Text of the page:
I guess I stopped paying attention or something, but I didn’t realize there was ever any real debate about the core of Bernie Sanders’ support. However, Jeff Stein reports that recently lots of people have decided he’s being powered by votes from the white working class:
This trope has become the conventional wisdom in the media, with the Wall Street Journal, the Nation, The Huffington Post, and a host of other outlets (including me at Vox) stating as fact that downscale whites have formed a crucial piece of Sanders’s base.
Stein digs a little deeper and comes up with this:
If Sanders’s “white working-class” voters aren’t just college students, you’d also expect him to be doing better among downscale middle-aged white voters than rich ones. But this turned out not to be true: Low-income white people in their 40s, 50s, 60s, and 70s did not break for Sanders.
….”My main concern is that the image of Bernie-supporting older poor people who’ve lost their factory jobs to trade is not supported,” Grossmann says. “I’m least supportive of the idea that there’s a population of white, older workers who lost their jobs and are now supporting Sanders. There’s very little evidence of that.”
Similarly, Abramowitz ran a multivariate analysis to help figure out this question. Abramowitz looked at a large survey data set and asked: What forms of identity actually predict support for Bernie Sanders or Hillary Clinton? “It was age, and beyond that nothing mattered. Maybe ideology mattered a little bit,” he said. Income was not a factor.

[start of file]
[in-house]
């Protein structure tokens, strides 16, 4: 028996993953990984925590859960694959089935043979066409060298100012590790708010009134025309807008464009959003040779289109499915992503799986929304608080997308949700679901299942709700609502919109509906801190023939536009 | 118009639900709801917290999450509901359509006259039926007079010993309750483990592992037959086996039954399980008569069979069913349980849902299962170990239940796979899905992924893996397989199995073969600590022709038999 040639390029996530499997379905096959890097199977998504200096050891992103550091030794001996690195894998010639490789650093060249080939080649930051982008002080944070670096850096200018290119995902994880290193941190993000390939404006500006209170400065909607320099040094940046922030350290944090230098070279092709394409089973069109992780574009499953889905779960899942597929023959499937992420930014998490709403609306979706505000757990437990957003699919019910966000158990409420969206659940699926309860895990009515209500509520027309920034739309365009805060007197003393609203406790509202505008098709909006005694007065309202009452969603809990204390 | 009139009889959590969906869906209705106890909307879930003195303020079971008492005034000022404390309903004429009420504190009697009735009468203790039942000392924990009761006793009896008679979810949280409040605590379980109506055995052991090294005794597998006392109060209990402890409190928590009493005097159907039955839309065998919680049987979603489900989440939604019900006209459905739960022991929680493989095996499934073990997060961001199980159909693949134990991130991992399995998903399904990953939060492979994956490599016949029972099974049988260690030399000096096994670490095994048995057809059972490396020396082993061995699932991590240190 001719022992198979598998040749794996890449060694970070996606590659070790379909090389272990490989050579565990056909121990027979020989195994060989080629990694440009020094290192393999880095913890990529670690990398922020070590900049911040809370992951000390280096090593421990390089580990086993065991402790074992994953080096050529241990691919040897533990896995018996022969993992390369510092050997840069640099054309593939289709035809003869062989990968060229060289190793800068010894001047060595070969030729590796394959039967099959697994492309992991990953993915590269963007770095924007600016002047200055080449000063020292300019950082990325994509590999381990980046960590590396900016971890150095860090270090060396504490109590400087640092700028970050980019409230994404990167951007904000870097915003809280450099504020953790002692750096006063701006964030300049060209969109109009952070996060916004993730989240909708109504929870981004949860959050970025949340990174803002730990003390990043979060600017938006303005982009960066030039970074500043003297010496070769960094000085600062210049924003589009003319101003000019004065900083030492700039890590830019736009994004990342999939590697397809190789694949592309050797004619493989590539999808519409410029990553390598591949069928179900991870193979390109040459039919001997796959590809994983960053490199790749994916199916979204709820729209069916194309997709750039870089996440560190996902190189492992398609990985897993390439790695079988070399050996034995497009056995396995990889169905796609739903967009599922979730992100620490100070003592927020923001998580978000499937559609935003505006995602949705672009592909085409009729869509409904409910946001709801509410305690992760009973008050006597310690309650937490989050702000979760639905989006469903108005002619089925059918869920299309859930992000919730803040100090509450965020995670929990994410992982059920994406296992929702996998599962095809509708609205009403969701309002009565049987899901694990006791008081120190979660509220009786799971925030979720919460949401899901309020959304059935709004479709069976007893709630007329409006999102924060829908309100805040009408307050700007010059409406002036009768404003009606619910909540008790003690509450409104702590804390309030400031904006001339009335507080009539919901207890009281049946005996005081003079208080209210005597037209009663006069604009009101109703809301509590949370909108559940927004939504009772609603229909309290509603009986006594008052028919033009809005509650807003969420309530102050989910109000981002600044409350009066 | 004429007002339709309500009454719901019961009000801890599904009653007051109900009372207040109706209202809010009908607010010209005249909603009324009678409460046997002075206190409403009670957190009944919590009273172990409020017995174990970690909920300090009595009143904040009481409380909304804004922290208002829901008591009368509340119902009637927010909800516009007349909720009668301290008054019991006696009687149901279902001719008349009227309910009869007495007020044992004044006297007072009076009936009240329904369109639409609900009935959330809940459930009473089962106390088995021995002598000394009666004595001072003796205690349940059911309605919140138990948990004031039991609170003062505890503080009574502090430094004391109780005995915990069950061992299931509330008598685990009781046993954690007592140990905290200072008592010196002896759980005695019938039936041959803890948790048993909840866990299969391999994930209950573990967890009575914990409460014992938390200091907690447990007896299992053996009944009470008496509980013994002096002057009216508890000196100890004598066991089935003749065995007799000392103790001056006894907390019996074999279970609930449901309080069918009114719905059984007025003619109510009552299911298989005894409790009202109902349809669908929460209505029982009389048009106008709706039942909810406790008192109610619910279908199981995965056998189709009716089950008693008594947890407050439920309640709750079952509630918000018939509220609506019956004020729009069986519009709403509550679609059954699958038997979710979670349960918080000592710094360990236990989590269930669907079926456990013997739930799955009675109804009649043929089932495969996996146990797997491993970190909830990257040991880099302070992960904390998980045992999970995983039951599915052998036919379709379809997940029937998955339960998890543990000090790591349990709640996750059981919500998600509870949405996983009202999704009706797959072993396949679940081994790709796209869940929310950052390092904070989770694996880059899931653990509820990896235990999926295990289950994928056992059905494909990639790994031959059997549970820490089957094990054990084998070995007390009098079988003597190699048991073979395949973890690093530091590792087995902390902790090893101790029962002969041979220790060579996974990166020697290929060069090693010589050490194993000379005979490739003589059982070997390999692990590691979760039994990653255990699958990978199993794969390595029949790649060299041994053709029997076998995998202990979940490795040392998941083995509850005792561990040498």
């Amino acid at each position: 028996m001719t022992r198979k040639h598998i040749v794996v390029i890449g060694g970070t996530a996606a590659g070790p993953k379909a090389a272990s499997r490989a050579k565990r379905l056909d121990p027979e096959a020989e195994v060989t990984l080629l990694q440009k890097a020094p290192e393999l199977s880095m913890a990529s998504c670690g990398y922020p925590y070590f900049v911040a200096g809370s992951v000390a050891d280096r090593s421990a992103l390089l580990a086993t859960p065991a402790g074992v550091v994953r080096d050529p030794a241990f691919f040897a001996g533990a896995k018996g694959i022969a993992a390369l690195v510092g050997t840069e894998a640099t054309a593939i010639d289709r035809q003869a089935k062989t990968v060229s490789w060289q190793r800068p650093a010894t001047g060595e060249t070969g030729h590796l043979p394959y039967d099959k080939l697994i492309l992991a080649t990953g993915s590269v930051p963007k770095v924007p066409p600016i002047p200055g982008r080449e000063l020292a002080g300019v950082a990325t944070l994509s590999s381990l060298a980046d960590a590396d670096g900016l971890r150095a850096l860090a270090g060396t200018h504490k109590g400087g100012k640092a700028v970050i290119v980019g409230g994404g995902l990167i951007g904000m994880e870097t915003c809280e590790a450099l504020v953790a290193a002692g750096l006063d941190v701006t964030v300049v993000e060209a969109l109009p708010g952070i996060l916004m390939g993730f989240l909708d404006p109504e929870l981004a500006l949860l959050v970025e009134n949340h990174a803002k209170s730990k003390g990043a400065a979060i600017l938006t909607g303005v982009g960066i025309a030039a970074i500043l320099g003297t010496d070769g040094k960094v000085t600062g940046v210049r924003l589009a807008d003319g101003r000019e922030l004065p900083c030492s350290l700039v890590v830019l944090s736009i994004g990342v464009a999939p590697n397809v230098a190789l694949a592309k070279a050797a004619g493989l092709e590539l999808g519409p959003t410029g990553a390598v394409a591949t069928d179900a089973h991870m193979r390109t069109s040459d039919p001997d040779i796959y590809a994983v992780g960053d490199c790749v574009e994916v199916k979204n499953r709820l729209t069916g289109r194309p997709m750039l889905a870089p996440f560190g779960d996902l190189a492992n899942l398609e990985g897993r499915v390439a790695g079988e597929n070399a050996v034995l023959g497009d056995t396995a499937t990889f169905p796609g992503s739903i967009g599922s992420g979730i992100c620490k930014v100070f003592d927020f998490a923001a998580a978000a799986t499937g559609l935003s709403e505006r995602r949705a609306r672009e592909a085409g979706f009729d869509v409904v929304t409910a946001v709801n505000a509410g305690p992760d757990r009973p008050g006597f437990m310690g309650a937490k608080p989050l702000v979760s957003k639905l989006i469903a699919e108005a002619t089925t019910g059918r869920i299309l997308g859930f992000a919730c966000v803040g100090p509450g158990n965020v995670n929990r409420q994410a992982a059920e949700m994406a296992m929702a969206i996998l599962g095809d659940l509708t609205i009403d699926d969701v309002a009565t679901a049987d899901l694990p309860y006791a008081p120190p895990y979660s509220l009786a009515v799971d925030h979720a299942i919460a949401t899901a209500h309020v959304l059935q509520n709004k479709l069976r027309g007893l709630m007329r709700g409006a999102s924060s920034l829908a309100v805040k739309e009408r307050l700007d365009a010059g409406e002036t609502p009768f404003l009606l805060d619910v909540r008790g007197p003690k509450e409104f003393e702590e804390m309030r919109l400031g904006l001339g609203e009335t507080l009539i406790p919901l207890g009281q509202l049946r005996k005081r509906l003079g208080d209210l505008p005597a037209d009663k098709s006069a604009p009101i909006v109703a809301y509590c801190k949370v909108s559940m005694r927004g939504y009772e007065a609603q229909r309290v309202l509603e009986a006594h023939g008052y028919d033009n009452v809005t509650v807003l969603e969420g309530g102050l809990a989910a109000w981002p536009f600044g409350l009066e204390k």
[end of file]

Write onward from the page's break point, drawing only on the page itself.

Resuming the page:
If you ask ten social scientists for a definition of “working class,” you’ll get eleven different answers. Still, by any definition Sanders just doesn’t seem to be winning it. The white working class is voting for him in normal numbers and the non-white working class is supporting Hillary Clinton.
Having missed this peculiar turn of the conventional wisdom, I can now continue believing what the data has always suggested: Bernie’s main core of support is young voters, especially young white voters. Income doesn’t matter all that much, and neither does education. Young people of all stripes like him, and young people of all stripes really don’t like Hillary. Among white voters, the Democratic primary is basically a generational war, and that’s it.